Astroparticle physics studies the most powerful objects in the Universe, such as pulsars, gamma ray bursts, supermassive black holes at the center of galaxies a supernovas. Important questions that astroparticle physics helps to answer include the origin of cosmic rays, the acceleration of high-energy particles in astrophysical objects, tests of fundamental physics, the origin of dark matter, neutrino properties, etc. Our faculty, postdocs and students collaborate in several large experiments to detect high-energy gamma rays and neutrinos, with activities ranging from data analysis to instrumentation.
HAWC (Taboada) is very high-uptime (95%), very high field of view (2 sr) gamma ray detector (>300 GeV) in operation in central Mexico.
VERITAS ( Otte) is a gamma ray Air Cherenkov Telescope (>100 GeV) in operation is Arizona. VERITAS has reported the discovery of over 40 gamma ray sources both of galactic and extra-galactic origin.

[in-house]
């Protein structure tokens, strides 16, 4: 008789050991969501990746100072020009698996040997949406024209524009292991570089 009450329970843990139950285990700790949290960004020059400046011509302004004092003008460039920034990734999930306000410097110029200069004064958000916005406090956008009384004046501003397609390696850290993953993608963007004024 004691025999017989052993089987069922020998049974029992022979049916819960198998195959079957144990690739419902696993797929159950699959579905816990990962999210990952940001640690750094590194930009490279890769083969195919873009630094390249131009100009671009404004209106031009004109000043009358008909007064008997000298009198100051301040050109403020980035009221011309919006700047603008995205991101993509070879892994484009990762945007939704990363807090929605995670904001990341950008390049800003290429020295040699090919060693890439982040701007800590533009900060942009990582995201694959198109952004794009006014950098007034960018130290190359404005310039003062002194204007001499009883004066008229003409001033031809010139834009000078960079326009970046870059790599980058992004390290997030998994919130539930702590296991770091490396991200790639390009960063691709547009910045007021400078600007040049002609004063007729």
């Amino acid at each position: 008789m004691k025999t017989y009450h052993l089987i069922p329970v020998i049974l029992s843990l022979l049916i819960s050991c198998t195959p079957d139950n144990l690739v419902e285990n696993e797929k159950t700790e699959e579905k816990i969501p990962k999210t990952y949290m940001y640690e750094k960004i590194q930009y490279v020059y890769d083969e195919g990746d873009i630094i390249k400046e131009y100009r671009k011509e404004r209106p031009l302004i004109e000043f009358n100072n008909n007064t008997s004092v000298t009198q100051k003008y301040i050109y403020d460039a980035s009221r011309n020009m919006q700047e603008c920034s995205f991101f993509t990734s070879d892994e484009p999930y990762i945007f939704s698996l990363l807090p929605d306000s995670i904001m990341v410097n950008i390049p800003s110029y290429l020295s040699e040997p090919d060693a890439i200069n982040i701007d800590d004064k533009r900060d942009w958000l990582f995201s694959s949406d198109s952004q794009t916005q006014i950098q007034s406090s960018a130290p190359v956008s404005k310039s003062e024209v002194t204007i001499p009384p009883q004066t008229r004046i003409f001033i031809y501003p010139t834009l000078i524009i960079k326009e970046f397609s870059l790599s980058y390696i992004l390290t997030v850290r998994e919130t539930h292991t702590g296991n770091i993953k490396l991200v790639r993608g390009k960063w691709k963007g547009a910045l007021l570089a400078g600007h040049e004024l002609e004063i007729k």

CTA (Otte) is a planned new generatio gamma ray Air Cherenkov Telescope (>30 GeV) that will improve senisitive over VERITAS by an order of magnitude.
IceCube (Taboada) is a high-energy neutrino (> 1 TeV) operating at the geographic South Pole. In 2013, IceCube reported the discovery of a diffuse flux of neutrinos, potentially closing in on the sources of cosmic rays.
Current Astroparticle Physics group members
Alec Lindman (Graduate Student)
Daniel Mantical (Graduate Student)
Thanh Nguyen (Graduate Student)
Greg Richards (Graduate Student)
Former Astroparticle Physics group members:
Andreas Tepe (Postdoctoral fellow, now at University of Siegen, Germany)
Dirk Lennarz ( Postdoctoral fellow, now at Michigan State University)